Open Competition 3 - Chemistry and Materials
Mechanical Patterning of Nanostructured Foils for Reactive Joining: Enhancing Stability with Novel Processing and Nanoengineering
Develop a new class of reactive foils that can rapidly join thermally sensitive or dissimilar materials, that are stable enough to allow patterning by mechanical punching or stamping, and that promise substantial gains in productivity for U.S. manufacturers.
Sponsor: Reactive NanoTechnologies, Inc.111 Lake Front Drive
Hunt Valley, MD 21030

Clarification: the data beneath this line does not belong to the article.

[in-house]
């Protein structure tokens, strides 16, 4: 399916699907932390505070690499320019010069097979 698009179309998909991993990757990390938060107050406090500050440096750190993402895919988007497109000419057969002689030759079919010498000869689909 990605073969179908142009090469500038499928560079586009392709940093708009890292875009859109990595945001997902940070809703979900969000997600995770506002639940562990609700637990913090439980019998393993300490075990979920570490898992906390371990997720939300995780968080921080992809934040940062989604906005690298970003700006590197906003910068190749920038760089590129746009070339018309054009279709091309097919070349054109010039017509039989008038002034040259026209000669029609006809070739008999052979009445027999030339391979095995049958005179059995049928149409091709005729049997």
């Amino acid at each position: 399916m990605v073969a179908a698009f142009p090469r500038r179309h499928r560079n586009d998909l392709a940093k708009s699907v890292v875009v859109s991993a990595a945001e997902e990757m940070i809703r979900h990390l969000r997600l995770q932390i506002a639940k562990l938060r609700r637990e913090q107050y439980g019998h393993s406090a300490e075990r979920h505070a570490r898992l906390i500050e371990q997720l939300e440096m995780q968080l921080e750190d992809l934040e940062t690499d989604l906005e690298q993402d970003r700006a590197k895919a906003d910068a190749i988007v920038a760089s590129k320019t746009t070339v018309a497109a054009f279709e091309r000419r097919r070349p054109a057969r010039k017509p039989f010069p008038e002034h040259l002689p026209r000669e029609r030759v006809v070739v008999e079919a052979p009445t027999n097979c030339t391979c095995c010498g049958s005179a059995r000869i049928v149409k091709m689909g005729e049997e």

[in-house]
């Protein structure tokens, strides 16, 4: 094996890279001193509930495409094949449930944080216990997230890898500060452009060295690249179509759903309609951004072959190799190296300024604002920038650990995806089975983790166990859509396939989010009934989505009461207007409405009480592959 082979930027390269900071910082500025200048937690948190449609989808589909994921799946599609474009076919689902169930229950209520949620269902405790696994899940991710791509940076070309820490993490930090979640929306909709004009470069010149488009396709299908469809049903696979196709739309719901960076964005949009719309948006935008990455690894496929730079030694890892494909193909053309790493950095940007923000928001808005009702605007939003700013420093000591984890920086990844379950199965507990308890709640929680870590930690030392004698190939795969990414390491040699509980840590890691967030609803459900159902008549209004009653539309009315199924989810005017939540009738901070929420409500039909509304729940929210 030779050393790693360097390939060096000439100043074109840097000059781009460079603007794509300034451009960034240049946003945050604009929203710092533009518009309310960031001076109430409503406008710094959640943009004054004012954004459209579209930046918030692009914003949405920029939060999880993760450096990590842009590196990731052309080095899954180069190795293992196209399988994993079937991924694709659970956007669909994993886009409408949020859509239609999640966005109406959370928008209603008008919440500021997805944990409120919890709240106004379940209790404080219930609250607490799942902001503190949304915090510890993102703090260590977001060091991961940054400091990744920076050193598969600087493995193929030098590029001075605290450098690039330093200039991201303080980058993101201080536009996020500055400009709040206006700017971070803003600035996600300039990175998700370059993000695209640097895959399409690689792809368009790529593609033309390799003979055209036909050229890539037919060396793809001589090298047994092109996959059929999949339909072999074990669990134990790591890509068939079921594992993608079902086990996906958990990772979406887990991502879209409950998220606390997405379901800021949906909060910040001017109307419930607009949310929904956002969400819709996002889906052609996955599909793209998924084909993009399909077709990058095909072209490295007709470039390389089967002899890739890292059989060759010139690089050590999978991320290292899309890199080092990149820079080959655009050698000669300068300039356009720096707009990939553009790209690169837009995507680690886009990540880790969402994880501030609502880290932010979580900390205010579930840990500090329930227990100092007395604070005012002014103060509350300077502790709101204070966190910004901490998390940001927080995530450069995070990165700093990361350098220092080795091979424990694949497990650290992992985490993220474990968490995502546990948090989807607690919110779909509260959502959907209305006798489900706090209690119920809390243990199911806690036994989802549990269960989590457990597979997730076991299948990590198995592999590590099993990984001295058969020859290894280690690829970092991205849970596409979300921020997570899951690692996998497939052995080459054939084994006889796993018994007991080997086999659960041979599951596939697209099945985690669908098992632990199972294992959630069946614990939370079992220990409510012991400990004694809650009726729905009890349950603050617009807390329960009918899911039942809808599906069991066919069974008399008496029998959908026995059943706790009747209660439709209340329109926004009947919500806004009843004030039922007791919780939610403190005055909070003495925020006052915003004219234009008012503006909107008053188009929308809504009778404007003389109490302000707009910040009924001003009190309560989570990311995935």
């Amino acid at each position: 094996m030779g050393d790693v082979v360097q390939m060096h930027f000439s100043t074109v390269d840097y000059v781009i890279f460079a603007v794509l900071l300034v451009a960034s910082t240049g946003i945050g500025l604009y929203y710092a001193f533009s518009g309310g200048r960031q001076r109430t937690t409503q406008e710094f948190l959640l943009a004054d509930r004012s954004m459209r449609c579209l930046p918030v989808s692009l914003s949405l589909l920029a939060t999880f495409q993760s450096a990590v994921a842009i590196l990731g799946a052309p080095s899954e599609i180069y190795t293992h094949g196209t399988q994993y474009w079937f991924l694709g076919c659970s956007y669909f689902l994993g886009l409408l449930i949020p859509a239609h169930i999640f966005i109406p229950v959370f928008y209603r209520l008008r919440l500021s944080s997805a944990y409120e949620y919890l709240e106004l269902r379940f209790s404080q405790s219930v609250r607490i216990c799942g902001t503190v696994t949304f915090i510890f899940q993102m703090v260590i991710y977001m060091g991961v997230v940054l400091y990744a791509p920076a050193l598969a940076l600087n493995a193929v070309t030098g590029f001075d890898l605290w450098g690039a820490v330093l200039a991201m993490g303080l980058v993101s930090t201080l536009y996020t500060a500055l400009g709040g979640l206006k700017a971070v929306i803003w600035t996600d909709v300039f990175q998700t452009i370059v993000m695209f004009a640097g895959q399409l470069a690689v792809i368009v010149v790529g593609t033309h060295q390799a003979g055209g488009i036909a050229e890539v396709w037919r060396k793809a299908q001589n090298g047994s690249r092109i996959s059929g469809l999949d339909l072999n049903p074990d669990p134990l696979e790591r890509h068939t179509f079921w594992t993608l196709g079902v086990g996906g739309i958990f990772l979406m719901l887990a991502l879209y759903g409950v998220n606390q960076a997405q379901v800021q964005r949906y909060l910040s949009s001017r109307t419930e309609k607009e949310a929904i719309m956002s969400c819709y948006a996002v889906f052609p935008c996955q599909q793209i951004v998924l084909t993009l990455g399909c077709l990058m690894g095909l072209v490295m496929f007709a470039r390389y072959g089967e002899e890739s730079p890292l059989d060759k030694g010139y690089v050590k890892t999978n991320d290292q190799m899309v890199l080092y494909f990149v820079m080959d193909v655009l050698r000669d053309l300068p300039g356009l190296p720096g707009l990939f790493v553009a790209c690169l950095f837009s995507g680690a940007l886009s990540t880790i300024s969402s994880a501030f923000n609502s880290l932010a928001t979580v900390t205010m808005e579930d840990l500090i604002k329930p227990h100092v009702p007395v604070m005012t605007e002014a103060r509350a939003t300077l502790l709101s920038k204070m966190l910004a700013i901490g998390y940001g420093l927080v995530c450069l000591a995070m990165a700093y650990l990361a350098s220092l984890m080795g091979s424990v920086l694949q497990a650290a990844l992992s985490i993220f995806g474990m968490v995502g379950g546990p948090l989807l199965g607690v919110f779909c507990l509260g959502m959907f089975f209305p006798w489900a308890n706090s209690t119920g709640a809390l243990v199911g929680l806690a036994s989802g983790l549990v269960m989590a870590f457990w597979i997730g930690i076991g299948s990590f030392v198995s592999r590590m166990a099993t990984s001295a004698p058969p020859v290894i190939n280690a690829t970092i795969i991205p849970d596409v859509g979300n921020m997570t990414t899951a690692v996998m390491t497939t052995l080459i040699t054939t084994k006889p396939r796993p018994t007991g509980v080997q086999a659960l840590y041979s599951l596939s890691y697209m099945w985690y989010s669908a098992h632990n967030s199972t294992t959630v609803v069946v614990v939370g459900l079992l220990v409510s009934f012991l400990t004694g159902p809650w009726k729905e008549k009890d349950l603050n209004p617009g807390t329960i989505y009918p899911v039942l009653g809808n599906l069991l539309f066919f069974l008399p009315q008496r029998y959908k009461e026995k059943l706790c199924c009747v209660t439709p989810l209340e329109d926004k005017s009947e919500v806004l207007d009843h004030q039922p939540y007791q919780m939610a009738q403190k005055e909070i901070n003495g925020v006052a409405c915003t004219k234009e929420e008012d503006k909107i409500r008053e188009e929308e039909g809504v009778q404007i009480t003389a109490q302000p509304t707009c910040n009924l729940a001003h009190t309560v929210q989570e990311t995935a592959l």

During reactive foil joining, two components are sandwiched and pressed around a reactive foil and two adjacent layers of solder. Activating a self-propagating reaction within the foil heats the surrounding solder layers to their melting point and thereby joins the components in less than one second. The highly localized heating in this process enables the joining of temperature sensitive components, such as microelectronic devices, as well as dissimilar materials, such as metals and ceramics. However, the instability (tendency to ignite inadvertently) of reactive foils prevents their extensive use. Reactive NanoTechnologies (RNT) will develop a new class of reactive foils that are stable enough to allow patterning by mechanical punching and stamping, and promise substantial gains in productivity for U.S. manufacturers. Foils consisting of hundreds of alternating nanoscale layers will be fabricated to offer different heats of reaction, using different pairs of elements or compounds, such as nickel with aluminum, titanium with silicon or carbon, and aluminum with ferrous or copper oxides. To achieve foil stability, RNT will explore integrating microscale layers of solder into the foils, annealing the foils, and separating each nanoscale layer with an inert material, such as copper. Improved foil stability will allow RNT to fabricate foils in large sheets and manufacturers to cut the sheets efficiently into patterns for particular applications. Because the standard patterning techniques of punching and stamping could cause ignition, the main technical risk of this two-year project lies in making foils that are stable enough to withstand patterning yet chemically reactive enough to form strong joints. Private investment funds are insufficient to support an accelerated pace of research. ATP funding will accelerate the development of highly stable foils and advance commercialization by approximately four years. The market for RNT's joining technology is estimated to be $12 billion annually. The rapidity and lower cost of reactive joining should produce substantial gains in productivity. Instant, high-quality bonding should prove especially useful in microelectronics and fiber optics. In aerospace, reactive joining could replace riveting, a known source of potential structural weakness. Because this technology can join ceramics to metals, RNT's new foils could lead to lighter automobile engines and could stimulate use of lightweight ceramics for armor on tanks and other vehicles.